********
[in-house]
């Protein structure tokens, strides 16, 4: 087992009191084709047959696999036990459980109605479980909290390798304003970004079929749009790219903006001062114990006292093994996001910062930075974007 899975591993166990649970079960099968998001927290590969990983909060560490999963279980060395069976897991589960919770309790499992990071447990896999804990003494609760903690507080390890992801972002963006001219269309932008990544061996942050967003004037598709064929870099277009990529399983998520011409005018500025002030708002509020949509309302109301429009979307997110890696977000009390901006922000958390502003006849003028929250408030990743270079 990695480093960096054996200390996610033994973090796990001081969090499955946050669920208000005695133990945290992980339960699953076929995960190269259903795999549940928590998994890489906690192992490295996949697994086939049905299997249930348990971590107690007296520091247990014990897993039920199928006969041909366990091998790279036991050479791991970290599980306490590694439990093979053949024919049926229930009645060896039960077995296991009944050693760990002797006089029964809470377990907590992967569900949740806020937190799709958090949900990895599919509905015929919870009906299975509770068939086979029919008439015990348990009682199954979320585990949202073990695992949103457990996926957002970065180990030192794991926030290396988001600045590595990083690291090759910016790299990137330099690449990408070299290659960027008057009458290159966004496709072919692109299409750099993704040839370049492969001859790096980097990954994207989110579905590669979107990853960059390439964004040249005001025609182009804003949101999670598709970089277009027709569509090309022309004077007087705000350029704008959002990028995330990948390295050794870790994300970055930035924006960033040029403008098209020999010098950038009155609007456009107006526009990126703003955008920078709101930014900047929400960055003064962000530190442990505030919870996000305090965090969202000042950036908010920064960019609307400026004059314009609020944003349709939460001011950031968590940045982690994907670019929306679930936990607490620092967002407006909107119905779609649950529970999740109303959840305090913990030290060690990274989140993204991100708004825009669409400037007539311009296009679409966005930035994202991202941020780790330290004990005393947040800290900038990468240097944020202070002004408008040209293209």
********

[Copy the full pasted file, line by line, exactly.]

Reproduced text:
[in-house]
């Protein structure tokens, strides 16, 4: 087992009191084709047959696999036990459980109605479980909290390798304003970004079929749009790219903006001062114990006292093994996001910062930075974007 899975591993166990649970079960099968998001927290590969990983909060560490999963279980060395069976897991589960919770309790499992990071447990896999804990003494609760903690507080390890992801972002963006001219269309932008990544061996942050967003004037598709064929870099277009990529399983998520011409005018500025002030708002509020949509309302109301429009979307997110890696977000009390901006922000958390502003006849003028929250408030990743270079 990695480093960096054996200390996610033994973090796990001081969090499955946050669920208000005695133990945290992980339960699953076929995960190269259903795999549940928590998994890489906690192992490295996949697994086939049905299997249930348990971590107690007296520091247990014990897993039920199928006969041909366990091998790279036991050479791991970290599980306490590694439990093979053949024919049926229930009645060896039960077995296991009944050693760990002797006089029964809470377990907590992967569900949740806020937190799709958090949900990895599919509905015929919870009906299975509770068939086979029919008439015990348990009682199954979320585990949202073990695992949103457990996926957002970065180990030192794991926030290396988001600045590595990083690291090759910016790299990137330099690449990408070299290659960027008057009458290159966004496709072919692109299409750099993704040839370049492969001859790096980097990954994207989110579905590669979107990853960059390439964004040249005001025609182009804003949101999670598709970089277009027709569509090309022309004077007087705000350029704008959002990028995330990948390295050794870790994300970055930035924006960033040029403008098209020999010098950038009155609007456009107006526009990126703003955008920078709101930014900047929400960055003064962000530190442990505030919870996000305090965090969202000042950036908010920064960019609307400026004059314009609020944003349709939460001011950031968590940045982690994907670019929306679930936990607490620092967002407006909107119905779609649950529970999740109303959840305090913990030290060690990274989140993204991100708004825009669409400037007539311009296009679409966005930035994202991202941020780790330290004990005393947040800290900038990468240097944020202070002004408008040209293209």